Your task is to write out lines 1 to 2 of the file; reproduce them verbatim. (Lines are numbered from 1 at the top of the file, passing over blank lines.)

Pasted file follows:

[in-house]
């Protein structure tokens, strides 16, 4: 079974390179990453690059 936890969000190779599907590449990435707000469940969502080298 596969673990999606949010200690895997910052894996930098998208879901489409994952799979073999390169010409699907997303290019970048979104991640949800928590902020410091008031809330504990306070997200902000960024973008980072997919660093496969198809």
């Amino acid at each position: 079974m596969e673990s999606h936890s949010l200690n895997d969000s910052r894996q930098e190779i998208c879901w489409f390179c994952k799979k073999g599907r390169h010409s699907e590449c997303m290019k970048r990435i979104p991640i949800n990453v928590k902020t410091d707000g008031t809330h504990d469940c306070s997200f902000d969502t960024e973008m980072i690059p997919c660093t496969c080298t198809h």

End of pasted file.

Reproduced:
[in-house]
């Protein structure tokens, strides 16, 4: 079974390179990453690059 936890969000190779599907590449990435707000469940969502080298 596969673990999606949010200690895997910052894996930098998208879901489409994952799979073999390169010409699907997303290019970048979104991640949800928590902020410091008031809330504990306070997200902000960024973008980072997919660093496969198809």